If you think about, you know, developing energy efficiency policy, for example, which we desperately need. So in the UK specifically, reaching our next carbon budget is, really hinges on our ability to crack improving the efficiency of buildings. A lot of that work is coming out of really specialised NGOs that know exactly what they're doing.
That's hard work to fundraise for from the general public 'cause it's not that sexy and philanthropists can step in there and say, I recognise this is really important and I will fund it.
And then it’s also really important to add that philanthropic capital is quite different from other sources of capital. So environmental NGOs don't just, depend on philanthropy. Some of them do, but most of have a pretty good spread of funding from different sources, but the philanthropic capital plays a really specific role.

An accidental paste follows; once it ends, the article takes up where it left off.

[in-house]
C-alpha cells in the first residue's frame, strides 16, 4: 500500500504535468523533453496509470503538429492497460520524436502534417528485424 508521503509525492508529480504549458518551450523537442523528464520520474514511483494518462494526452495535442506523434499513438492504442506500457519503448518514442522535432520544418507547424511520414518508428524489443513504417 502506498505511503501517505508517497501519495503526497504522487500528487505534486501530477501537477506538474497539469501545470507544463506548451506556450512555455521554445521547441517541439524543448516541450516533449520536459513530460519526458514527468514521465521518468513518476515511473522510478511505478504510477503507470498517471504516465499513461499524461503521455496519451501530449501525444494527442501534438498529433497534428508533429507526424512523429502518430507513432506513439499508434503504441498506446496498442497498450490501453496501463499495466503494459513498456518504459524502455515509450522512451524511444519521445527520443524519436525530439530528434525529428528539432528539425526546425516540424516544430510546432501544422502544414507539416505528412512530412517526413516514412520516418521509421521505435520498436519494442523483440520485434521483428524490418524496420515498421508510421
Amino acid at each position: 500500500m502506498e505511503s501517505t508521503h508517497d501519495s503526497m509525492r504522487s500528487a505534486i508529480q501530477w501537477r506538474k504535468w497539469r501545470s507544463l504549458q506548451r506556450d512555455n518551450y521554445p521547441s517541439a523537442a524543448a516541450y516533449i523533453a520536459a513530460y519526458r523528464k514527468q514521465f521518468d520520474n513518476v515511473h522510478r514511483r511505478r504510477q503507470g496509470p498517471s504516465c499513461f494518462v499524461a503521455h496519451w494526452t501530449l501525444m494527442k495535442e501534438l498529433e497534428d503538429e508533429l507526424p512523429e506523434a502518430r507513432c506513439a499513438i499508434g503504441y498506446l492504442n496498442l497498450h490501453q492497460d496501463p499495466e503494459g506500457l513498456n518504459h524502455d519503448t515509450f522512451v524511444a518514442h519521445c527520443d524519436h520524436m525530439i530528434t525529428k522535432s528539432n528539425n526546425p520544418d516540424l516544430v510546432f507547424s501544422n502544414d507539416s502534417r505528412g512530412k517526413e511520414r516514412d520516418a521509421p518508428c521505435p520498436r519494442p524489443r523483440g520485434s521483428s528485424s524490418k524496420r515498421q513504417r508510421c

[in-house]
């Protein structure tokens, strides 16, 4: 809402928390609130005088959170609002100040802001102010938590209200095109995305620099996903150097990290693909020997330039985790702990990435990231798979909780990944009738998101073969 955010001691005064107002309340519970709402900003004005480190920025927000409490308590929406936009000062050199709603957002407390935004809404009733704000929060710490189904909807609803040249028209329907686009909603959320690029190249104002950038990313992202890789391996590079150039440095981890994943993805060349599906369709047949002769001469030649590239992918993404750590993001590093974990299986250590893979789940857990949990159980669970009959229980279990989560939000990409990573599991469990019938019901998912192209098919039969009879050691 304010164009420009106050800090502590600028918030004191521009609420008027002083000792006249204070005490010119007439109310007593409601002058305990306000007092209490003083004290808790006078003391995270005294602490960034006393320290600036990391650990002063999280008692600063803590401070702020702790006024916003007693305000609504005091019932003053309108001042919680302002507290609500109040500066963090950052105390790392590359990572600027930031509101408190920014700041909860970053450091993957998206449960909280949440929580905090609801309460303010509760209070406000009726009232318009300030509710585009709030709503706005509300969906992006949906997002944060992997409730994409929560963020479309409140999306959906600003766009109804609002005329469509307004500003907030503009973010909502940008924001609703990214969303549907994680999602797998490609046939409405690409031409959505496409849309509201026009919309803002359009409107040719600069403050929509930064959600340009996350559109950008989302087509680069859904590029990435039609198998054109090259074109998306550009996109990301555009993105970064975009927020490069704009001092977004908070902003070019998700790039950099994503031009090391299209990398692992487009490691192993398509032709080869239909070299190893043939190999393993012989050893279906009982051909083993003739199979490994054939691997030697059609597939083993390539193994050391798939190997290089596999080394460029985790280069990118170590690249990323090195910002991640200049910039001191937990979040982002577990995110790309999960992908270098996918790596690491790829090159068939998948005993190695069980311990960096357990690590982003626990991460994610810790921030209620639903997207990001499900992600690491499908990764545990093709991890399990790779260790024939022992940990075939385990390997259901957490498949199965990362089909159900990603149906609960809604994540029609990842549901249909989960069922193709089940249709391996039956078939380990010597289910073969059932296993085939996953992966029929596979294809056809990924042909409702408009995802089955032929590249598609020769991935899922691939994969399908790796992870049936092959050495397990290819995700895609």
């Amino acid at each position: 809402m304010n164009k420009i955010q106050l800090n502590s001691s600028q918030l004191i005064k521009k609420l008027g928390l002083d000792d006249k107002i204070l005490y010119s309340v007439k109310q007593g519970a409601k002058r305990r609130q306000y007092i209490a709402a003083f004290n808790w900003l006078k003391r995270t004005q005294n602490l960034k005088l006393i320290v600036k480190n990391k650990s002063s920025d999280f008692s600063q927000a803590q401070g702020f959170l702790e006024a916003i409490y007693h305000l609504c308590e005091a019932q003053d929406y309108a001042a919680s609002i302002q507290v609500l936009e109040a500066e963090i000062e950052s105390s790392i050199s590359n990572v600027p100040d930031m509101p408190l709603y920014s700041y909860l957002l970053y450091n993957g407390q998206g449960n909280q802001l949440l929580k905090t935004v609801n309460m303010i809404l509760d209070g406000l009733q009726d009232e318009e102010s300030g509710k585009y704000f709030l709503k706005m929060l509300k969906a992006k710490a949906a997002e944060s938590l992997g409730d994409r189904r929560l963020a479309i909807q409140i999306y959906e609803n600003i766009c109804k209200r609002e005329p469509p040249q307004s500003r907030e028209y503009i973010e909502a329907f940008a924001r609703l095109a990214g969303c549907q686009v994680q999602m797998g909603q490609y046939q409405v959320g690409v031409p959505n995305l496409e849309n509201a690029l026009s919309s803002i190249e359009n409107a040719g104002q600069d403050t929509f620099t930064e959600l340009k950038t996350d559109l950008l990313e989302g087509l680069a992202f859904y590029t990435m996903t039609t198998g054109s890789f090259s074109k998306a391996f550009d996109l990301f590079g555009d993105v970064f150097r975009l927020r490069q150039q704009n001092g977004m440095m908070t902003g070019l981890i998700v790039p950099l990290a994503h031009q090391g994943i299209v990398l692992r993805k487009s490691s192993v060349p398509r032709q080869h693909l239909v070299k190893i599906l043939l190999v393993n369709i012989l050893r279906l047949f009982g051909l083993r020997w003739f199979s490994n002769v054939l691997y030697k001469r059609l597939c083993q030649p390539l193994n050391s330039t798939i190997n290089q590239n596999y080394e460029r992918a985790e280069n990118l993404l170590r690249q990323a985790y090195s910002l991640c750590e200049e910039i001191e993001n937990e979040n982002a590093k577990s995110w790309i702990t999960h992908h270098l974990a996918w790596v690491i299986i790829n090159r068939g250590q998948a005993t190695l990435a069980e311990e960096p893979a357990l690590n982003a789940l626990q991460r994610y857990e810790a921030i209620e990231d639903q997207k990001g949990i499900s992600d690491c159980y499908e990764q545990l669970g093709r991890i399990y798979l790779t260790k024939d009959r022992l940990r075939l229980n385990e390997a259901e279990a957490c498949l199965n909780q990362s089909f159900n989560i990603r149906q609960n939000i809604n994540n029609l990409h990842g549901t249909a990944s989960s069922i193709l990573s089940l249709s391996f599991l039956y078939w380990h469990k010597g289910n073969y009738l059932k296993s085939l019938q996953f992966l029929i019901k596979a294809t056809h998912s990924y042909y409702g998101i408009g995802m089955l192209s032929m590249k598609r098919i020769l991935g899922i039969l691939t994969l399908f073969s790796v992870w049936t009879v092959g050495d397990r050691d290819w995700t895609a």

We’ve surveyed chief executives of environmental organisations to ask why they find it so valuable. And the words that come up most often are it's flexible, much more flexible than other forms of funding. It's often longer-term, you know you're never gonna solve any environmental issue in a year. So year-long grants are often not particularly helpful. You need a sort of longer-term commitment.
And then at its most useful, it's unrestricted. So a donor will say, “I think your organisation is doing great work. It has really good leadership. It's got a really sound strategy. I'm gonna give you this money to use over a number of years and you should decide how it should be spent. You’re the one at the coalface, you know best what's needed.”
And that is gold dust to environmental organisations. That's where the real solutions start to emerge because they can use it in a very flexible way and sort of adapt to seize opportunities as they arise to address crises and so on.
Juliet Agnew: Yeah, really helpful messages actually for donors or potential donors who are listening here about the particular unique role of philanthropy, the specific ways that it can help. And I love that analogy of philanthropy being potentially like acupuncture. I've never heard that before, I might use that.
But it really speaks to the idea that, you know, philanthropy can be catalytic. One thing I wanted to ask you, so we may have listeners who are quite new to this, and if you are new to funding in this space, I imagine it can be quite overwhelming.